Xi Calls on China’s Military to Prepare for ‘Unstable’ Security Concerns with Other Countries

Tensions between the US and China have been high in recent years. Taiwan is considered a part of China’s territory, although the US continues to maintain robust unofficial ties with Taiwan. The US also repeatedly challenges China’s maritime claims in the South China Sea and has accused China of imposing draconian laws in Hong Kong.

During a Tuesday legislative session, China’s President Xi Jinping said the military needs to “be prepared” amid an “unstable” security situation with other nations.

“The current security situation of our country is largely unstable and uncertain,” Xi said during the panel discussion attended by armed forces representatives, the South China Morning Post reported.

“The entire military must coordinate the relationship between capacity building and combat readiness, be prepared to respond to a variety of complex and difficult situations at any time, resolutely safeguard national sovereignty, security and development interests, and provide strong support for the comprehensive construction of a modern socialist state,” he added.

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The president’s latest remarks come after Defence Minister General Wei Fenghe on Saturday called for the military to enhance its combat readiness, noting that China’s national security had “entered a high-risk phase,” the South China Morning Post reported.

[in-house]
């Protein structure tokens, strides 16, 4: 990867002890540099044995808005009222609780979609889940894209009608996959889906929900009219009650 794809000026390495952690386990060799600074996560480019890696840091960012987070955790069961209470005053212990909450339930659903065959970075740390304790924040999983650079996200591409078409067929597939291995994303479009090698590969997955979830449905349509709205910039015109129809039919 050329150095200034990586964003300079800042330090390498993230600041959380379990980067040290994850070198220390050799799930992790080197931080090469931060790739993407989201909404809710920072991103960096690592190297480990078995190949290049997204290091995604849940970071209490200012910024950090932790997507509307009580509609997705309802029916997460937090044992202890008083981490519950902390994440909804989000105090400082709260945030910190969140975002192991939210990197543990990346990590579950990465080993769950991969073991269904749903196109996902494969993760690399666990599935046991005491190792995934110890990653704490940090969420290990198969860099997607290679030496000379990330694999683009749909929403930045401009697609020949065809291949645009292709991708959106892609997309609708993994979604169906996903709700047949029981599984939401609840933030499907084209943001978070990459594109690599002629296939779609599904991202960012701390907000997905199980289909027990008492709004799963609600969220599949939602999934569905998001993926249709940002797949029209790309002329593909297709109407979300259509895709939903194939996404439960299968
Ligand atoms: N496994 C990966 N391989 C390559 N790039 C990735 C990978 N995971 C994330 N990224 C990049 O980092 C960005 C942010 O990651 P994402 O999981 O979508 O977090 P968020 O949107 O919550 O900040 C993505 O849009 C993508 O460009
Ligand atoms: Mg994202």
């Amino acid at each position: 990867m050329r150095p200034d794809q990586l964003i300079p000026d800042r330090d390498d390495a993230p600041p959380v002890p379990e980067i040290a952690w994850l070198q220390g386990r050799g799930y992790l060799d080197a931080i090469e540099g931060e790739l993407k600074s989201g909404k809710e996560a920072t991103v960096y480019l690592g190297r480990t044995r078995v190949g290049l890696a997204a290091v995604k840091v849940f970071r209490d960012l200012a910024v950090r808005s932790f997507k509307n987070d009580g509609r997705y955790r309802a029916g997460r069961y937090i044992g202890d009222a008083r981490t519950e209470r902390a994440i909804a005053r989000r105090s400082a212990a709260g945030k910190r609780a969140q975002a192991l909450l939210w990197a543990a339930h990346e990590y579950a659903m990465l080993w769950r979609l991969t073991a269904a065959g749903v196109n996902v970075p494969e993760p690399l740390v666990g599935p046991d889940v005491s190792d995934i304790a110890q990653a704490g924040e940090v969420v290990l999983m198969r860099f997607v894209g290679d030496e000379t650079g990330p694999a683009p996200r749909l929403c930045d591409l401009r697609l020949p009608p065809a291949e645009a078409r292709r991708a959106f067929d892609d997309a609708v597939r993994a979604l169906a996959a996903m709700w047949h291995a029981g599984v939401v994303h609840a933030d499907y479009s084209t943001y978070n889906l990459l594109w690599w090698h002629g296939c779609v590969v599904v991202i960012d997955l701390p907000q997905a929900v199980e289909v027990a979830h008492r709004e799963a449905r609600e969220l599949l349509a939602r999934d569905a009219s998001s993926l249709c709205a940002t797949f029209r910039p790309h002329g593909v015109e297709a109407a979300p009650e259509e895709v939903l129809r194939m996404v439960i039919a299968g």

“We are facing mounting tasks in national defense … and we must comprehensively improve military training and preparedness for battle so as to increase our strategic capabilities to prevail over our strong enemies,” Wei said.

Last week, China’s Foreign Minister Wang Yi called on US President Joe Biden to reverse the former Trump administration’s policies on Taiwan.

“We urge the new US administration to fully understand the high sensitivity of the Taiwan issue,” Wang said, also calling on Bien to “change the previous administration’s dangerous practices of ‘crossing the line’ and ‘playing with fire,’” AP reported.

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China’s Ministry of Finance revealed earlier this month that its defense spending growth would be increased to 6.8% this year, the largest increase since 2019, as tensions with the US and its neighbors increase, Bloomberg reported.

Even though it adopted the “One China” policy in 1979, which acknowledges Beijing’s claim that Taiwan is an inseparable part of China, the US maintains close independent trade ties with Taiwan and remains its top supplier of weapons.

Tensions between US and China further escalated when the then-US Secretary of Health and Human Services visited Taiwan in August 2020, making the first highest-level visit by a US Cabinet official since Washington and Taipei formally broke diplomatic relations in 1979.

The South China standoff also remains unsettled and has contributed to high tensions between the US and China.

The South China Sea contains many islands, reefs and shoals presently controlled and occupied by the People’s Republic of China, but also claimed by several other nations, among them Vietnam, Taiwan, Cambodia, Brunei and Philippines. Aside from the enormous amount of international sea trade that passes through the area, it is also believed to contain large amounts of as-yet unexplored oil and natural gas deposits.

The United States and its allies, such as the UK, France, Canada, Australia and Japan, repeatedly challenge China’s territorial and maritime claims by conducting so-called freedom of navigation operations, sailing military vessels in the South China Sea.

 

 

Featured image: © AP Photo / Li Tao/Xinhua

(Sputnik) by Mary F.

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